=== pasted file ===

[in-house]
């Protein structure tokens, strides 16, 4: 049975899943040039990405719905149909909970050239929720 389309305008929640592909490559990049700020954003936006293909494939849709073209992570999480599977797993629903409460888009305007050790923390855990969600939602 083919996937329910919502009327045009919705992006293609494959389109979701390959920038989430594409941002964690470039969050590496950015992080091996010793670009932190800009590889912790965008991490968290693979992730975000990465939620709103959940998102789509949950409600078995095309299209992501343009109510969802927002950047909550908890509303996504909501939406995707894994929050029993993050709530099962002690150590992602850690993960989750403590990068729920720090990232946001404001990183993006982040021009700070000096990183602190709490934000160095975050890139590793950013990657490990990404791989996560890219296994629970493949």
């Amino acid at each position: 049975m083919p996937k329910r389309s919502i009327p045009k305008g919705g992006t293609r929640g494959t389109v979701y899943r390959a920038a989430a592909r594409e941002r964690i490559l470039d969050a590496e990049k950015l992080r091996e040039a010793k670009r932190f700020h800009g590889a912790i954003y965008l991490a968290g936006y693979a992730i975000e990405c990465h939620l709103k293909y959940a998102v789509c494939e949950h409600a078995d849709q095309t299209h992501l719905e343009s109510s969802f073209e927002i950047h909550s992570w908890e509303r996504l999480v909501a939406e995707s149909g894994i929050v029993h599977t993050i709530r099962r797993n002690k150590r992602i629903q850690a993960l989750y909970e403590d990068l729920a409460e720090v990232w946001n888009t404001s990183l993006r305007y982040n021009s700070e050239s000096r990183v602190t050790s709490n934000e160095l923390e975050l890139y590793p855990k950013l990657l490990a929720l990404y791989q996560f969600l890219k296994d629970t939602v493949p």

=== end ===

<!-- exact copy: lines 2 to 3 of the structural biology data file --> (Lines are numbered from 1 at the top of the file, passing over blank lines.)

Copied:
């Protein structure tokens, strides 16, 4: 049975899943040039990405719905149909909970050239929720 389309305008929640592909490559990049700020954003936006293909494939849709073209992570999480599977797993629903409460888009305007050790923390855990969600939602 083919996937329910919502009327045009919705992006293609494959389109979701390959920038989430594409941002964690470039969050590496950015992080091996010793670009932190800009590889912790965008991490968290693979992730975000990465939620709103959940998102789509949950409600078995095309299209992501343009109510969802927002950047909550908890509303996504909501939406995707894994929050029993993050709530099962002690150590992602850690993960989750403590990068729920720090990232946001404001990183993006982040021009700070000096990183602190709490934000160095975050890139590793950013990657490990990404791989996560890219296994629970493949």
């Amino acid at each position: 049975m083919p996937k329910r389309s919502i009327p045009k305008g919705g992006t293609r929640g494959t389109v979701y899943r390959a920038a989430a592909r594409e941002r964690i490559l470039d969050a590496e990049k950015l992080r091996e040039a010793k670009r932190f700020h800009g590889a912790i954003y965008l991490a968290g936006y693979a992730i975000e990405c990465h939620l709103k293909y959940a998102v789509c494939e949950h409600a078995d849709q095309t299209h992501l719905e343009s109510s969802f073209e927002i950047h909550s992570w908890e509303r996504l999480v909501a939406e995707s149909g894994i929050v029993h599977t993050i709530r099962r797993n002690k150590r992602i629903q850690a993960l989750y909970e403590d990068l729920a409460e720090v990232w946001n888009t404001s990183l993006r305007y982040n021009s700070e050239s000096r990183v602190t050790s709490n934000e160095l923390e975050l890139y590793p855990k950013l990657l490990a929720l990404y791989q996560f969600l890219k296994d629970t939602v493949p």